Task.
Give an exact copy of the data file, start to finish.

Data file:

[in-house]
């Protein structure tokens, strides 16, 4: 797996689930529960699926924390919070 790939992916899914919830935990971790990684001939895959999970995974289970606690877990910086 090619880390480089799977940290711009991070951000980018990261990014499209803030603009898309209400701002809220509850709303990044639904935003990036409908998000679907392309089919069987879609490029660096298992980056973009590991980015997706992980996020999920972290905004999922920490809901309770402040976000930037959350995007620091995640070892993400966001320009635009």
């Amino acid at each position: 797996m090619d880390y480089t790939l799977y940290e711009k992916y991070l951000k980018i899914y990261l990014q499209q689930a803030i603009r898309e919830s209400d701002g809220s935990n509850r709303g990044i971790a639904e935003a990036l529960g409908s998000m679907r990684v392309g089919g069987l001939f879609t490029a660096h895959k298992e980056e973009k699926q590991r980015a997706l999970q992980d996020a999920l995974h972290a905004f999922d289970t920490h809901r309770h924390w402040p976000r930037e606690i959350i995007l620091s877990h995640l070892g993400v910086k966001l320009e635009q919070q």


[in-house]
């Protein structure tokens, strides 16, 4: 797996689930529960699926924390919070 790939992916899914919830935990971790990684001939895959999970995974289970606690877990910086 090619880390480089799977940290711009991070951000980018990261990014499209803030603009898309209400701002809220509850709303990044639904935003990036409908998000679907392309089919069987879609490029660096298992980056973009590991980015997706992980996020999920972290905004999922920490809901309770402040976000930037959350995007620091995640070892993400966001320009635009």
């Amino acid at each position: 797996m090619d880390y480089t790939l799977y940290e711009k992916y991070l951000k980018i899914y990261l990014q499209q689930a803030i603009r898309e919830s209400d701002g809220s935990n509850r709303g990044i971790a639904e935003a990036l529960g409908s998000m679907r990684v392309g089919g069987l001939f879609t490029a660096h895959k298992e980056e973009k699926q590991r980015a997706l999970q992980d996020a999920l995974h972290a905004f999922d289970t920490h809901r309770h924390w402040p976000r930037e606690i959350i995007l620091s877990h995640l070892g993400v910086k966001l320009e635009q919070q």